Geneva initiative aims to cap health insurance premiums

The political left in Geneva has launched a cantonal initiative aiming to cap basic health insurance premiums at ten percent of a household’s income.

Geneva initiative aims to cap health insurance premiums
Speaking to the press including Le Temps, Carole-Anne Kast, president of Geneva’s Socialist Party, said they would prefer action to be taken at federal level but that they were not willing to wait any longer. 
“We are pleading to Bern for reform but we must take action locally now. We can’t wait,” she said.
The initiative doesn’t aim to help people who are already receiving social assistance to pay their premiums, but those working people who pay more than ten percent of their income on health insurance.
Campaigners have until March 2018 to gather the required 5,100 signatures to push it to a cantonal referendum.
Geneva residents pay among the highest premiums in Switzerland for their compulsory basic health insurance (LaMal), which provides the same cover wherever you live in the country but is calculated on the costs to insurers of providing healthcare in that canton.
According to figures from the Swiss statistics office quoted by Le Temps, the average monthly premium in 2017 (based on a 300 franc excess with accident cover) was 447 francs in Switzerland as a whole, but 554 francs in Geneva, set to rise to 583 in 2018.
Premiums will rise by an average of four percent in 2018, but again that varies, with the canton of Vaud seeing the highest increases (6.4 percent) against Schwyz on the lowest (1.6 percent).
In 2016 the Swiss upper house of parliament rejected a similar initiative to cap premiums at federal level, saying it should be up to the cantons to legislate on the issue.
Premiums for compulsory medical insurance are set by the country's 60-odd private insurers each year, usually at the end of September, with figures approved by the federal government.
In 2014 voters rejected an initiative to change the system to a single, publicly-run insurance scheme which backers said would have helped to reign in premiums.
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Reader question: Can I put my Swiss health insurance on hold if I’m abroad?

Given how expensive health insurance premiums are in Switzerland, you may be tempted to suspend your policy while you are abroad. Is this possible?

Reader question: Can I put my Swiss health insurance on hold if I'm abroad?

Unlike the obligatory car insurance, which you can suspend temporarily by depositing your registration plates at the local motor vehicles office, rules pertaining to health insurance are much stricter.

As the Federal Office of Public Health explains it, “If you leave the country for a certain period to travel or study but do not take up residence abroad, you are still required to have [health] insurance in Switzerland”.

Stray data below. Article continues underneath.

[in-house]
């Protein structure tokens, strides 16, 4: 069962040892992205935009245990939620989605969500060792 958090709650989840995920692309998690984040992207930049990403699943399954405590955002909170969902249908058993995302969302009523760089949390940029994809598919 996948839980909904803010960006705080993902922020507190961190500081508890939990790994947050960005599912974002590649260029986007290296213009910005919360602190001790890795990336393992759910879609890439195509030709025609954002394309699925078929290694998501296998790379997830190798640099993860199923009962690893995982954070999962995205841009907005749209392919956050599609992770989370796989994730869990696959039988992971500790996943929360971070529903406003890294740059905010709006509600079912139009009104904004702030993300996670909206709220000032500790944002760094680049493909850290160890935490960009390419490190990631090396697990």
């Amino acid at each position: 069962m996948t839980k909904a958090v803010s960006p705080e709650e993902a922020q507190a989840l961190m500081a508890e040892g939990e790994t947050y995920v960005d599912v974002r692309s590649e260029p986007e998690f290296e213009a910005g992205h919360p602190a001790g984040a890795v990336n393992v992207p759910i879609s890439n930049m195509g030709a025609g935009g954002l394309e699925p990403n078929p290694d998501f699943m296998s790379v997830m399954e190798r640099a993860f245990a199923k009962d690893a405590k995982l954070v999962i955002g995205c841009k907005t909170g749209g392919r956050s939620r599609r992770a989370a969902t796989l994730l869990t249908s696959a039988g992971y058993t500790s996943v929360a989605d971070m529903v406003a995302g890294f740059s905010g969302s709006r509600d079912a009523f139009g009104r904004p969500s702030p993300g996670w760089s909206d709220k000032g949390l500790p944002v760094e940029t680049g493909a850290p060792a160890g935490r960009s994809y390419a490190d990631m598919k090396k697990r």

In other words, as long as you are a registered resident of Switzerland, regardless of your nationality or passport, you must keep your compulsory Swiss health insurance and pay your premiums. While you do this, you also remain covered against most medical emergencies while you travel.

However, rules are less stringent for supplemental health plans which can, in some cases, be put on hold, depending on the insurance provider, according to Switzerland’s Moneyland consumer website.

The only exception allowed for suspending the health insurance coverage is during a military or civil protection service which lasts more than 60 consecutive days.

“During these periods, the risks of illness and accident are covered by military insurance. Your health insurance provider will refund your premiums”, according to FOPH.

Under what circumstances can you cancel your Swiss health insurance?

Swiss law says you can cancel your insurance if you are moving abroad, either permanently for for a period exceeding three months.

If you do so, only claims for treatments given while you still lived in Switzerland will be paid by your insurance; any medical bills for treatment incurred after you officially leave will be denied.

These are the procedures for cancelling your compulsory health insurance if you leave the country under conditions mentioned above

To announce your departure abroad, you must send your insurance carrier a letter including your name, customer number or AVS/AHV number.

You must also include a certificate from your place of residence in Switzerland confirming that you have de-registered from your current address, as well as the date of your departure.

Note, however, that if your new destination is another Swiss community / canton, rather than a foreign country, your insurance can only be cancelled from the following calendar year and only if you present proof of having taken up a new policy with another company.

READ MORE: EXPLAINED: How to register your address in Switzerland

You can find out more information about this process here

If you suspend your health insurance for less than six years, you can reactivate it at a later date with the same company when you return to Switzerland.

READ MORE : What you should know about your Swiss health insurance before you go abroad